PENN, WILLIAM EVANDER
PENN, WILLIAM EVANDER (1832–1895). William Evander Penn, Baptist evangelist, was born to George Douglas and Telitha (Patterson) Penn in Rutherford County, Tennessee, on August 11, 1832. He began his education at age ten and joined the Beachgrove Baptist Church on October 3, 1847. He attended one term each at the Male Academy in Trenton, Tennessee, and at Union University in Murfreesboro, Tennessee. He read law at the firm of Williams and Wright and was admitted to the bar. Penn opened his law office in Lexington, Tennessee, about 1852. He married Corrilla Frances Sayle on April 30, 1856. They adopted two girls and a boy. One of the girls died as a child. Captain Penn was assigned to Andrew N. Wilson's Regiment, Sixteenth Tennessee Cavalry, in the Confederate Army, and was captured on February 18, 1864, in Hardiman County, Tennessee. He was in a group that was exchanged for captured Union soldiers on April 7, 1865, after which he was assigned to a regiment and promoted to major. After the Confederate surrender, Penn signed his parole at Shreveport, Louisiana, on June 21, 1865.
He and his family moved in January 1866 to Jefferson, Texas, where he opened a law office. The Penns joined the Baptist church at Jefferson, and later Penn was ordained a deacon. In January 1872 he was elected Sunday school superintendent of Jefferson Church. He attended the Texas Baptist Sunday School and Colportage Convention and was elected president in 1873 and 1874. At a Sunday school institute in July 1875 Rev. James H. Stribling, pastor at the Baptist church at Tyler, Texas, asked Penn to preach a revival there. He was later licensed to preach by the Baptist church at Jefferson. On December 4, 1880, at Broadway Baptist Church, Galveston, reverends W. W. Keep, J. M. C. Breaker, C. C. Pope, and W. O. Bailey ordained him.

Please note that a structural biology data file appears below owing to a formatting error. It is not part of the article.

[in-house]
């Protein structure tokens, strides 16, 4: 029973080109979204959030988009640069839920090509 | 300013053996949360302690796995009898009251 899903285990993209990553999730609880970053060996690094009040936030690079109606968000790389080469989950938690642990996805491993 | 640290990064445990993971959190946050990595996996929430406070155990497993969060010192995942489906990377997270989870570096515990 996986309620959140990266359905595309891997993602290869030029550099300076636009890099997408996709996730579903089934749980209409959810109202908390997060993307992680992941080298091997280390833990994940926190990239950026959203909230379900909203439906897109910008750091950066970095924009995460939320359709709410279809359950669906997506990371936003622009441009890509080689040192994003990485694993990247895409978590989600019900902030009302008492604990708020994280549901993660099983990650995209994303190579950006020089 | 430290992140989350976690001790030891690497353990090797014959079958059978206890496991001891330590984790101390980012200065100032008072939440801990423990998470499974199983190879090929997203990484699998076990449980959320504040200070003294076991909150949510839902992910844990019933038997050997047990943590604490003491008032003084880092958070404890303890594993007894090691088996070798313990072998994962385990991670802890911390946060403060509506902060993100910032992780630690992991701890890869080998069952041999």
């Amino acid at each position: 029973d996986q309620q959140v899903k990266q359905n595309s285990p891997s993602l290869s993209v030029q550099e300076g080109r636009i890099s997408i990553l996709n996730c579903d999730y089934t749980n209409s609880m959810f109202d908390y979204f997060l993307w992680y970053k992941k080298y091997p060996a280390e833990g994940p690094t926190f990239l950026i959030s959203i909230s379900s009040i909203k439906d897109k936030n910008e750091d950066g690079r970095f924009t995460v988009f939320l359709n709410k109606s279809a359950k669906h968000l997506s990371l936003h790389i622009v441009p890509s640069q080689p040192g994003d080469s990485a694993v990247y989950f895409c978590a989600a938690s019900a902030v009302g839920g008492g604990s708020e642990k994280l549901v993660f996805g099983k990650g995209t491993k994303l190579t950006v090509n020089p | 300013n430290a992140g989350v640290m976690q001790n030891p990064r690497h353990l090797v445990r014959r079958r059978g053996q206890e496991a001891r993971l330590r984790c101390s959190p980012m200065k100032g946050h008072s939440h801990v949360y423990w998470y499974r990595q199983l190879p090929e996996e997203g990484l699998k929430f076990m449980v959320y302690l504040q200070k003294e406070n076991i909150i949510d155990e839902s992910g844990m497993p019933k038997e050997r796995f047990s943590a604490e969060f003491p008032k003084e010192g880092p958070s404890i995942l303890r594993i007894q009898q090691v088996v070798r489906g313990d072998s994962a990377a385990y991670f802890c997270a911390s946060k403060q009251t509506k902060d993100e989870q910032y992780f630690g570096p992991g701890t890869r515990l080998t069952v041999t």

Penn wrote hymns and published Harvest Bells, a hymnal with J. M. Hunt in 1881. A second edition was published in 1886, and H. M. Lincoln and Penn published a third in 1887. Penn has been called the "Texas Evangelist," but he also led revivals in other states and in Scotland and England. The Penns moved to Eureka Springs, Arkansas, about 1887. Penn's health began to decline in 1892. He wrote the autobiographical part of The Life and Labors of Major W. E. Penn in 1892, but the book was not published until 1896, after his death. He died at his home on April 29, 1895, and was buried in Eureka Springs Cemetery, Eureka Springs, Arkansas.
L. R. Elliott, ed., Centennial Story of Texas Baptists (Dallas: Baptist General Convention of Texas, 1936).
Image Use Disclaimer
All copyrighted materials included within the Handbook of Texas Online are in accordance with Title 17 U.S.C. Section 107 related to Copyright and “Fair Use” for Non-Profit educational institutions, which permits the Texas State Historical Association (TSHA), to utilize copyrighted materials to further scholarship, education, and inform the public. The TSHA makes every effort to conform to the principles of fair use and to comply with copyright law.
For more information go to: http://www.law.cornell.edu/uscode/17/107.shtml
If you wish to use copyrighted material from this site for purposes of your own that go beyond fair use, you must obtain permission from the copyright owner.
The following, adapted from the Chicago Manual of Style, 15th edition, is the preferred citation for this article.Handbook of Texas Online, Samuel B. Hesler, "Penn, William Evander," accessed March 29, 2017, http://www.tshaonline.org/handbook/online/articles/fpe26.
Uploaded on June 15, 2010. Modified on November 10, 2011. Published by the Texas State Historical Association.